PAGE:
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Pillow Talk Overview:

Pillow Talk (1959) was a Comedy - Romance Film directed by Michael Gordon and produced by Ross Hunter, Martin Melcher and Edward Muhl.

Pillow Talk was inducted into the National Film Registry in 2009.

Academy Awards 1959 --- Ceremony Number 32 (source: AMPAS)

AwardRecipientResult
Best ActressDoris DayNominated
Best Supporting ActressThelma RitterNominated
Best Art DirectionArt Direction: Richard H. Riedel; Set Decoration: Russell A. Gausman, Ruby R. LevittNominated
Best Music - ScoringFrank DeVolNominated
Best WritingStory by Russell Rouse, Clarence Greene; Screenplay by Stanley Shapiro, Maurice RichlinWon
.

BlogHub Articles:

Pillow Talk (1959)

By Cameron on Feb 20, 2017 From The Blonde At The Film

via: http://www.tcm.com/tcmdb/title/4363/Pillow-Talk/#tcmarcp-1008398-1008399  Unless otherwise noted, all images are my own. Pillow Talk was the first of three films starring Rock Hudson, Doris Day, and Tony Randall. It was also one of the earliest “sex comedies,” a genre that would flo... Read full article


Pillow Talk (1959)

By Beatrice on Nov 4, 2016 From Flickers in Time

Pillow Talk Directed by Michael Gordon Written by Stanley Shapiro and Maurice Richlin; story by Russell Rouse and Clarence Green 1959/USA Universal International Pictures/Arwin Productions First viewing?/Netflix rental This Technicolor 50’s “sex comedy” was rescued for me by the... Read full article


Rock Hudson in Pillow Talk (1959) and Lover Come Back (1961)

By Michaela on Sep 28, 2016 From Love Letters to Old Hollywood

As much as I wanted to be scholarly while writing this piece, I soon discovered that it was pretty hard to do, strictly on a personal level. You see, talking about Rock Hudson is something I love to do, but it can be difficult to leave his personal life out of the discussion. Because I adore Hudson,... Read full article


Pillow Talk (1959)

By 4 Star Film Fan on Feb 18, 2016 From 4 Star Films

It’s the original Rock Hudson Doris Day Rom-Com, with the seemingly perpetual split screen, to match the party line that constantly weaves its way through the story. It’s technicolor, it has an infectious title track, and it’s absurd wackiness somehow adds up to a boy-gets-girl hap... Read full article


Mixed bag: Cain and Mabel (1936), Tempest (1982), Send Me No Flowers (1964), Pillow Talk (1959), Tenth Avenue Angel (1948), Love Story (1970), Lover Come Back (1961)

By Lindsey on Jan 18, 2012 From The Motion Pictures

Originally published on recollective.tumblr.com, January 7, 2012 Watched January 5, 2012 Cain and Mabel (1936): 3/5; This movie as a whole didn’t grab me. Clark Gable and Marion Davies are captivating as usual, but I could tell how the film was going to play out the minute I started watching ... Read full article


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Quotes from

Brad/Rex (thinking to himself): About five to six dates ought to do it.
Jan (thinking to herself): It's nice to meet a man you can trust.


Alma: If there's anything worse than a woman living alone, it's a woman saying she likes it.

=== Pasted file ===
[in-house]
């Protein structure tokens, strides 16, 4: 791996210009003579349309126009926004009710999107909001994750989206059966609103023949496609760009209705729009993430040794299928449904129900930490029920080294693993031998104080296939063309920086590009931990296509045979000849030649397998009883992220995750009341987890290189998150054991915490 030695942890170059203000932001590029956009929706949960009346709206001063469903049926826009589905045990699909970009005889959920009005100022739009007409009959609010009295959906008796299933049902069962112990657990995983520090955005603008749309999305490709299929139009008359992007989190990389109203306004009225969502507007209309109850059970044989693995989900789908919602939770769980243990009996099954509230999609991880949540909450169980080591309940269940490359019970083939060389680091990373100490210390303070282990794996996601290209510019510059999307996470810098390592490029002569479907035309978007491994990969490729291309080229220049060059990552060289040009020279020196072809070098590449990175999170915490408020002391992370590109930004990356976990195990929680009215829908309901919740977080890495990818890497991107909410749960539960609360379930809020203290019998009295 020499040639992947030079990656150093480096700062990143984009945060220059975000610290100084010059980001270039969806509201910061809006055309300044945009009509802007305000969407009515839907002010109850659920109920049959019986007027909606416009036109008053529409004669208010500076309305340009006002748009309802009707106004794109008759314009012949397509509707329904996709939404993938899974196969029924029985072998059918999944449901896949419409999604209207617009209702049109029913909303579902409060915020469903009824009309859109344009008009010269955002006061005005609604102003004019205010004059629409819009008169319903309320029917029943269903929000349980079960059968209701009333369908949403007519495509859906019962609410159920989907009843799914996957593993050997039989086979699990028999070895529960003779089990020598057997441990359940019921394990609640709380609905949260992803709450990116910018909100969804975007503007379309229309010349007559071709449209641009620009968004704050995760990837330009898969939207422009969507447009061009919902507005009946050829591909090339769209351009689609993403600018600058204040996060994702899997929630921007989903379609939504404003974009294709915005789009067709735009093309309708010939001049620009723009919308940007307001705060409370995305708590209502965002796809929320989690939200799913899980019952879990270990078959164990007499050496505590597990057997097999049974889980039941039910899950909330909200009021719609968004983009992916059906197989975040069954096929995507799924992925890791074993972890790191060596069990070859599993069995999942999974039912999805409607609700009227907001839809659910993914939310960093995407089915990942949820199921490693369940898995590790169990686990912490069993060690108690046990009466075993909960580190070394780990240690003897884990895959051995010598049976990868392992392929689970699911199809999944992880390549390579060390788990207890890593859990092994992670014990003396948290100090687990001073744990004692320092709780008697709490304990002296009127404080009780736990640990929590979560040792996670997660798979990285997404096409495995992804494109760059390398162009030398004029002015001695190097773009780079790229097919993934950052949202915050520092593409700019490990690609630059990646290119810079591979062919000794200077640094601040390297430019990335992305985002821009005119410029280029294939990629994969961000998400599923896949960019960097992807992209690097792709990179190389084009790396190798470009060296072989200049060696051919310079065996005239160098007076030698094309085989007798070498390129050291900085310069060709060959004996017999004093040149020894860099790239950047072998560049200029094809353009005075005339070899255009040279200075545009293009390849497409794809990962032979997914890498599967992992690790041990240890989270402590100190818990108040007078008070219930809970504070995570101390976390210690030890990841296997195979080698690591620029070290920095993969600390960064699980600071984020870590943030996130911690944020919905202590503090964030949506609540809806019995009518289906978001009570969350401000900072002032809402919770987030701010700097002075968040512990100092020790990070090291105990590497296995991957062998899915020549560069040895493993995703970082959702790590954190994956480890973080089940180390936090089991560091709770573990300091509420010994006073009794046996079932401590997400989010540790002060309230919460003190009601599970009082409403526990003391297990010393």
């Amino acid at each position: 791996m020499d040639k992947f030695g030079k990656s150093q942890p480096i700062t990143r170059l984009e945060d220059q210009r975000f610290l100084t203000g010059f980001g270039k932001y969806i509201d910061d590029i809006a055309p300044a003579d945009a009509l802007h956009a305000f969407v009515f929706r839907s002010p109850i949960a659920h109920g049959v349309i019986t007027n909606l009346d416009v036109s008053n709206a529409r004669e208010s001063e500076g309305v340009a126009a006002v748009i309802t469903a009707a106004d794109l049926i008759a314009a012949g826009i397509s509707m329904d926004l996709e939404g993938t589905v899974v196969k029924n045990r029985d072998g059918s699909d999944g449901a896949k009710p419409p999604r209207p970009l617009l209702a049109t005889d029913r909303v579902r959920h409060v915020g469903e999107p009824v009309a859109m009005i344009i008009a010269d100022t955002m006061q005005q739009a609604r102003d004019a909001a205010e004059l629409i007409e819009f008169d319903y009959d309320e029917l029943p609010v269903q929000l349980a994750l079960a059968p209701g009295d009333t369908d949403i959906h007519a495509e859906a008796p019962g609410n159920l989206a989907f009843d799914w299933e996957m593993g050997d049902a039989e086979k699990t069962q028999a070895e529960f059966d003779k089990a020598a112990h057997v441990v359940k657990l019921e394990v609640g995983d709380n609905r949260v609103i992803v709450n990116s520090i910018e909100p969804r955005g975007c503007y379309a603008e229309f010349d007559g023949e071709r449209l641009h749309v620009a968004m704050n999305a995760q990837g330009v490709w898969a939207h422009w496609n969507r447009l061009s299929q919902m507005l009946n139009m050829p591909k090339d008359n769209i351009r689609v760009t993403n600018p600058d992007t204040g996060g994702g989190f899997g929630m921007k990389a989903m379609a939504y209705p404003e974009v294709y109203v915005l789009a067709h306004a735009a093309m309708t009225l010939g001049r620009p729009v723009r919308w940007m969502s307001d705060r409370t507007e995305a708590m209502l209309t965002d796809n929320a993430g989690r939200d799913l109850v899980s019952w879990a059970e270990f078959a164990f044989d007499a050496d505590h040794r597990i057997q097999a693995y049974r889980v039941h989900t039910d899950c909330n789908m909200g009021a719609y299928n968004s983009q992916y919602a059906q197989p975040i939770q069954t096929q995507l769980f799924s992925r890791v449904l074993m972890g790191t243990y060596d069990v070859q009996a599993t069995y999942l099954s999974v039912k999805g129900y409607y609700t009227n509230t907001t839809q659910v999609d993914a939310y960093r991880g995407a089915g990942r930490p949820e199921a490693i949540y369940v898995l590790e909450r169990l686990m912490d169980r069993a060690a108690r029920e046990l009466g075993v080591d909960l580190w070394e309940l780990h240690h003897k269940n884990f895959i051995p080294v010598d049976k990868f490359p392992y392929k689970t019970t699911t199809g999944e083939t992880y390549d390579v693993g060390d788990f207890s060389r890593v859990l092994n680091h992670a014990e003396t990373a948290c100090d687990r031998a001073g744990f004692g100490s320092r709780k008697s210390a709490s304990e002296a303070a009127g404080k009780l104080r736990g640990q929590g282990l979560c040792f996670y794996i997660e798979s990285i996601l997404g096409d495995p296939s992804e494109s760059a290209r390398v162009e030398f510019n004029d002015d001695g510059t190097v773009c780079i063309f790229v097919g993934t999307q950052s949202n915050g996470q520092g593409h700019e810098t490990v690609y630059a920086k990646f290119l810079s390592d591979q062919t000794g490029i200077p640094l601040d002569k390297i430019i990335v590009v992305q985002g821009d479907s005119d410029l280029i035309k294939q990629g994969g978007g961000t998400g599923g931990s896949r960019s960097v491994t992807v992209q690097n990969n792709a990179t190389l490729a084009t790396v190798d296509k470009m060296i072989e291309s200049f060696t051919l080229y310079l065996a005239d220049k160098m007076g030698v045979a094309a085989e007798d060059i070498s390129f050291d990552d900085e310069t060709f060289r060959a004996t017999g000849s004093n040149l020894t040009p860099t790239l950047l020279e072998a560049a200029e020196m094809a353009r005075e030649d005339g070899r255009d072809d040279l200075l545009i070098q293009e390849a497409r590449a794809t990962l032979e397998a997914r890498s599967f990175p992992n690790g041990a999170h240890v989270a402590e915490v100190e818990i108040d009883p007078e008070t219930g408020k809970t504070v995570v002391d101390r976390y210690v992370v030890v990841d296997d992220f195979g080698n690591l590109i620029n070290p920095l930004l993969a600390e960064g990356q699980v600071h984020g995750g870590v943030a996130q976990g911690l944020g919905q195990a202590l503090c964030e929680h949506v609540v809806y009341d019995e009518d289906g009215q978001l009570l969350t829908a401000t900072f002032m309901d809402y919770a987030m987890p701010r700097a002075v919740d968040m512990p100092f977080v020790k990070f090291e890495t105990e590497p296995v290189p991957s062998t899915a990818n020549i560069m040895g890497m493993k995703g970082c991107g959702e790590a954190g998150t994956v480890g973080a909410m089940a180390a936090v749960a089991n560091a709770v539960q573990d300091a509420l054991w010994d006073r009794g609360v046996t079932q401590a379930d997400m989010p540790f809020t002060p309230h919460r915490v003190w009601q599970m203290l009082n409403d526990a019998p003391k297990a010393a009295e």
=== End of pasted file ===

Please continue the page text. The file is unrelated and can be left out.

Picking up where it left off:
Brad Allen: You are my inspiration (insert name here). A perfect combination (insert name here). Your eyes, your hair, are beyond compare so is it any wonder -- you've captured me and now I'm under your spell (insert name here).


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Facts about

Ross Hunter wrote that after he made this film, no theatre managers wanted to book it. Popular movie themes at the time were war films, westerns, or spectacles. Hunter was told by the big movie chains that sophisticated comedies like "Pillow Talk" went out with William Powell. They also believed Doris Day and Rock Hudson were things of the past and had been overtaken by newer stars. Hunter persuaded Sol Schwartz, who owned the Palace Theatre in New York, to book the film for a two-week run, and it was a smash hit. The public had been starved for romantic comedy, and theatre owners who had previously turned down Ross Hunter now had to deal with him on HIS terms.
Michael Gordon had hoped to make a sequel to this film in 1980. It was to star Kristy McNichol as Jan and Brad Allen's daughter and Gregory Harrison as her boyfriend. Unfortunately, Gordon was unable to lure Doris Day out of retirement to make the film.
In the diner scene near the end, the restaurant patrons were supposed to deck Tony Randall, who would fake a reaction to the blow and slide down "unconscious" in the booth seat. However, during filming the actor overestimated his hook and accidentally knocked out Randall for real. The shot wound up being so good that the accidental knockout is the one shown in the film.
read more facts about Pillow Talk...
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Best Writing Oscar 1959











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National Film Registry

Pillow Talk

Released 1959
Inducted 2009
(Sound)




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Also directed by Michael Gordon




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Also produced by Ross Hunter




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Also released in 1959




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